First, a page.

The previous chapter has explored the contextual issues that have influenced medical and nursing roles. This chapter has, as its focus, how doctors and nurses work together in the clinical environment. Review of the literature demonstrates that much has been written on the nature of working relationships between doctors and nurses. In this section, I will critically review the concepts that most frequently arise in literature relating to doctor-nurse relationships. The terms used to describe clinical team functioning are explored, together with the specific concept of collaboration. As the review will demonstrate, over time there have been subtle changes in the definitions used to describe team working. I suggest that these reflect the historical socialisation and contemporary dynamics of health care teams. Such definitions and developments, therefore, need to be understood cognisant of the health care context at that time.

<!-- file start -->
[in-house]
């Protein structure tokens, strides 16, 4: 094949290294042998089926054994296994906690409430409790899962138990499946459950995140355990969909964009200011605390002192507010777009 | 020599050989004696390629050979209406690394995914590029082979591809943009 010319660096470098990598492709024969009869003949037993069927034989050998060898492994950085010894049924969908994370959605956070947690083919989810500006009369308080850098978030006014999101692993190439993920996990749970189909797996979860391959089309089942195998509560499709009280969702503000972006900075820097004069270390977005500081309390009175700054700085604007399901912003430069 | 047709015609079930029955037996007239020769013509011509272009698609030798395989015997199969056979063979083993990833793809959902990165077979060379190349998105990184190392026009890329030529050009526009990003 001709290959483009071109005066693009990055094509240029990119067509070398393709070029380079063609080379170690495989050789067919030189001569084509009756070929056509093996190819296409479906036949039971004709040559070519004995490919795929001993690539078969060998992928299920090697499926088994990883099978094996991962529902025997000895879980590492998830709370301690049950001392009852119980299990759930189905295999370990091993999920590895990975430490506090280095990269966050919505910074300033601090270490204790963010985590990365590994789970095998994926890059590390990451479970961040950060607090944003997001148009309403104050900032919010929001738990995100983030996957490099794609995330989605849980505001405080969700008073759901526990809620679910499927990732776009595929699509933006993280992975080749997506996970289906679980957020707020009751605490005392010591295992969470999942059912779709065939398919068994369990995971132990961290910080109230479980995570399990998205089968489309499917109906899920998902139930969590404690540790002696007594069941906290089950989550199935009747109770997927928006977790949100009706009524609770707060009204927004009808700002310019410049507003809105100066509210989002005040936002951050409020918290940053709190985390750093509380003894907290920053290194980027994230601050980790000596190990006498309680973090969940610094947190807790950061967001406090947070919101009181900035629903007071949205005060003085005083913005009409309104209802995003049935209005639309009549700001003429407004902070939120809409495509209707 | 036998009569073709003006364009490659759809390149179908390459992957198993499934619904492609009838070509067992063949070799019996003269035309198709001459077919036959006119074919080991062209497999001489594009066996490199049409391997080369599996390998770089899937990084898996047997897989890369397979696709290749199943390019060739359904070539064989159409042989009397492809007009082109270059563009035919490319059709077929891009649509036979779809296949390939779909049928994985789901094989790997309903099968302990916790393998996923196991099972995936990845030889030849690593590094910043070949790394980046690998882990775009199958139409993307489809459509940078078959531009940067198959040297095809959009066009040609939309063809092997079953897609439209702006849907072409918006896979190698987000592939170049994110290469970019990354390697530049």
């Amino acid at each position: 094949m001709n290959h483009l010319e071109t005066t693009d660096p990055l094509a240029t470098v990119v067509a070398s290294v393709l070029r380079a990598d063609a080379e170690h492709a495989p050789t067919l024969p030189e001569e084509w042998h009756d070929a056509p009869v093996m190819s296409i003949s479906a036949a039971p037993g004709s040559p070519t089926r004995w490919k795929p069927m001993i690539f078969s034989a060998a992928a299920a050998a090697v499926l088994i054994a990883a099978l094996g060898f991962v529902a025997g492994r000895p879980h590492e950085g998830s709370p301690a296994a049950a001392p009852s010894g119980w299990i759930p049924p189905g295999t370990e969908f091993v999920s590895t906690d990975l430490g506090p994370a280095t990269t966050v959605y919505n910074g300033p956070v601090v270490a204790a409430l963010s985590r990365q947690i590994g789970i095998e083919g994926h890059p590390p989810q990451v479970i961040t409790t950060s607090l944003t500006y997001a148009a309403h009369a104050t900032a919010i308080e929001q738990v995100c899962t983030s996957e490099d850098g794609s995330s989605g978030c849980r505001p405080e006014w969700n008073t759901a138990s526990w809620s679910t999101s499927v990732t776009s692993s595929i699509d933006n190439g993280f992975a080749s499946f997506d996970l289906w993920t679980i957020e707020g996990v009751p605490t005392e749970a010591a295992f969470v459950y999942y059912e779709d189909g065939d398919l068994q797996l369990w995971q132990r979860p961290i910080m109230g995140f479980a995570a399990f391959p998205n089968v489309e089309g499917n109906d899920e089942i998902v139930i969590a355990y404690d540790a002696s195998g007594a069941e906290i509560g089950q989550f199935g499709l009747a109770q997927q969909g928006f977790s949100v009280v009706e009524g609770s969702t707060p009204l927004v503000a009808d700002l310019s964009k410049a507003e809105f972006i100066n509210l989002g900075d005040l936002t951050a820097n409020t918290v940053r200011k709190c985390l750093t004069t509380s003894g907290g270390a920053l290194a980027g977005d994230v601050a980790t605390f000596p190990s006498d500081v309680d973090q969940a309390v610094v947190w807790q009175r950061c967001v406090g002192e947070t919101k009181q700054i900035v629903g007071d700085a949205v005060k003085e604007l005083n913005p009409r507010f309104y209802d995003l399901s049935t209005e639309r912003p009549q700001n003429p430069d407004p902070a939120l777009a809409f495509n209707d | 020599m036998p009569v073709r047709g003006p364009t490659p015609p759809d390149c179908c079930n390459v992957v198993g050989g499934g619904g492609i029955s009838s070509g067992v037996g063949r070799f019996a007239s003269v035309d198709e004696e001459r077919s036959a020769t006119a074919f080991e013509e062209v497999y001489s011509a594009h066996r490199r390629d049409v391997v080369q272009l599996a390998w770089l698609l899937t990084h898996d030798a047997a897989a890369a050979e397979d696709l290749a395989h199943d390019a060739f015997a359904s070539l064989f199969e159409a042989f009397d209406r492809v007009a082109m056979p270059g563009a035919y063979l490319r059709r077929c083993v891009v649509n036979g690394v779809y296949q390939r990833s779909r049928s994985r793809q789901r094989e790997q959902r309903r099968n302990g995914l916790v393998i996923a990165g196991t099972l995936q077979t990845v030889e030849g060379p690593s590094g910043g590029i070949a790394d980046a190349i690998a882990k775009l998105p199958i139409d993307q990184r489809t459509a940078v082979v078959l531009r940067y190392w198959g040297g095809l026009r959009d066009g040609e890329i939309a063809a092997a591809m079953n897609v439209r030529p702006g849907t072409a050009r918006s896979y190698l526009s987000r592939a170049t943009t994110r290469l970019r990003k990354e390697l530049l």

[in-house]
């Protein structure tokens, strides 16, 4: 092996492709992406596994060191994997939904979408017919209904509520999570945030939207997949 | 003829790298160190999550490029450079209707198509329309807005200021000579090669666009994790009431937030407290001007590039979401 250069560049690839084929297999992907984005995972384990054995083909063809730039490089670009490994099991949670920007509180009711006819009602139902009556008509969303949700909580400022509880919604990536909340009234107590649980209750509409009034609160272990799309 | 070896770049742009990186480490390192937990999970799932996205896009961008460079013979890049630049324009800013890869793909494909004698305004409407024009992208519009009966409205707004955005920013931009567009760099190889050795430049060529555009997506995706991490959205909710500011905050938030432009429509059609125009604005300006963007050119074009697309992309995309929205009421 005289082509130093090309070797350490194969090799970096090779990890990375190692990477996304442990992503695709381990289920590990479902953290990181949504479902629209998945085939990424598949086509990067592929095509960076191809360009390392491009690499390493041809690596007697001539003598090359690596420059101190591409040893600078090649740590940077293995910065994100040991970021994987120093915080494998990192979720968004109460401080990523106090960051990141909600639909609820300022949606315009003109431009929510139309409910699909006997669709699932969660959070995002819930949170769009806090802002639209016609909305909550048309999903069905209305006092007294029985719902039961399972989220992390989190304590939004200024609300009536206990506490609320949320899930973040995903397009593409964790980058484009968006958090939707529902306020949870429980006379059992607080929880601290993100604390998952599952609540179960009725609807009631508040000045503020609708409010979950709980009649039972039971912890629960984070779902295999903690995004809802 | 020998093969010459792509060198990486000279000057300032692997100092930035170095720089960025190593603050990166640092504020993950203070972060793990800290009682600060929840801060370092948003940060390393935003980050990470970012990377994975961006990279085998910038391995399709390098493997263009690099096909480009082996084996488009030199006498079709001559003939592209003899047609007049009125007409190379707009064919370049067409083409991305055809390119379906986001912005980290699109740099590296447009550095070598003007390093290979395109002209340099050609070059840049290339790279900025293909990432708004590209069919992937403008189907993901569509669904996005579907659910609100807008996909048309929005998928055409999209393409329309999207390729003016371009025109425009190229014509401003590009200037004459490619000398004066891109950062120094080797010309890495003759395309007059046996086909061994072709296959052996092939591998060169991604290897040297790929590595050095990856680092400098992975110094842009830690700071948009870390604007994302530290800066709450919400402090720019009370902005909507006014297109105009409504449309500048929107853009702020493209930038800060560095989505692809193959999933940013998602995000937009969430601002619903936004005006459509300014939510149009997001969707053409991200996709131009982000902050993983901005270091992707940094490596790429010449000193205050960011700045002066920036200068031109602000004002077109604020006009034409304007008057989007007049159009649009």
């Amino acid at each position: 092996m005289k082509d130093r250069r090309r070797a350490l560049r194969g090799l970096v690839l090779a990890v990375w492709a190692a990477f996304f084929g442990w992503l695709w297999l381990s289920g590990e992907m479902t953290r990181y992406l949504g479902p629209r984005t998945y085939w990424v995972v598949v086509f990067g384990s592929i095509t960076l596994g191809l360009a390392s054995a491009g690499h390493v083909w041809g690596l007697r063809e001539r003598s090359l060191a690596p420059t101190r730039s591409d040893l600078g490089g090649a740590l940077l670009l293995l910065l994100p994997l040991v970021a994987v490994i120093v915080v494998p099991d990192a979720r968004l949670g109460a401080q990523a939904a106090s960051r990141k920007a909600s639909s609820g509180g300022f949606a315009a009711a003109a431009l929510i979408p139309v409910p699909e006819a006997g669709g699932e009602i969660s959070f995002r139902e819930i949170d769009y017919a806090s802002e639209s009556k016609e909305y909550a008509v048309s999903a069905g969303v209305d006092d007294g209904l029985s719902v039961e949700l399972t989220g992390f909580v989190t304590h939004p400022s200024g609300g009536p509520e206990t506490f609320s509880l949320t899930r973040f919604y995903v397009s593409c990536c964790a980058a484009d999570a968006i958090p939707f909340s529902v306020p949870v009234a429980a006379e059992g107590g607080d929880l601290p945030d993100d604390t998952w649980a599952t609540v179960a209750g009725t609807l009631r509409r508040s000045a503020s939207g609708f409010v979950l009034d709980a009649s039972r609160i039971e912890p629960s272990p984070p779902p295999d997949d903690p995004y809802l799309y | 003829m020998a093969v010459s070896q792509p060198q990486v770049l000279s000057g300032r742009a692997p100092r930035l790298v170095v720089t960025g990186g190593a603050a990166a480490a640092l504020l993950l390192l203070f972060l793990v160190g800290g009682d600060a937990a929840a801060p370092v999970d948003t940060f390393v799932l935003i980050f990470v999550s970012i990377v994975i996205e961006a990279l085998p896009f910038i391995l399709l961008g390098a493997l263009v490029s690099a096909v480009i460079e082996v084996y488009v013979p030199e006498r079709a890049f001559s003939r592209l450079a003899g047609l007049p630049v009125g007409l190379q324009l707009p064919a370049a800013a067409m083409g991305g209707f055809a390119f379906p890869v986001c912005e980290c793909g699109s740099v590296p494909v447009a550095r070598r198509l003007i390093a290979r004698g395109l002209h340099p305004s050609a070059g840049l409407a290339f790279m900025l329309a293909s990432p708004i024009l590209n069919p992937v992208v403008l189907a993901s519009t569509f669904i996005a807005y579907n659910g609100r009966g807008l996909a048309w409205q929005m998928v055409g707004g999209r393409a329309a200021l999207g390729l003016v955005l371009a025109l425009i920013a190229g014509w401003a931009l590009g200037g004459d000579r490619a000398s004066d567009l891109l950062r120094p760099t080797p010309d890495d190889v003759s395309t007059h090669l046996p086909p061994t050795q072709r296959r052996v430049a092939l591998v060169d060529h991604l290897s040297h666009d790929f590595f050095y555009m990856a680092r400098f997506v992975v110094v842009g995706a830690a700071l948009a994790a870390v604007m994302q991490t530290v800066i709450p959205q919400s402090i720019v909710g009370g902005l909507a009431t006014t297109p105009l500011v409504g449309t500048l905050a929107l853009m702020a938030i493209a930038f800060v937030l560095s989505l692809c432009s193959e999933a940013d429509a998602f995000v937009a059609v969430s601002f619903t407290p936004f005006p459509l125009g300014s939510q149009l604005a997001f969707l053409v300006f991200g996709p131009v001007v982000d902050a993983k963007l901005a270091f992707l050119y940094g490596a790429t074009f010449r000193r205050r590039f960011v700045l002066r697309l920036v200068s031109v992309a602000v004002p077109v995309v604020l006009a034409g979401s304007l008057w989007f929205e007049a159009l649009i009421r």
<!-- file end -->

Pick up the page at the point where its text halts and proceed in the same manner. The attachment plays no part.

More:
In the latter half of this chapter, I explore the nursing and sociological literature to examine interdisciplinary working in order to understand the working relationships between doctors and nurses. This review will demonstrate how sociological perspectives can provide alternative readings on everyday clinical events, such as the ward round and the nursing handover. The chapter concludes with consideration of whether collaborative working partnerships are of interest to all within the health care team.
Many frameworks and concepts have been used to describe the working relationships between medicine and nursing. At present, the most frequently cited concept in health care policy and literature is that of 'collaboration', meaning 'to labour together': although alternative definitions are offered that imply a willingness to co-operate with one's enemy (Webster 1990).
Collaboration is defined as being non-hierarchical in nature and a 'co-operative venture based on shared power and authority. It assumes power based on a knowledge base or expertise as opposed to power shared on role or function'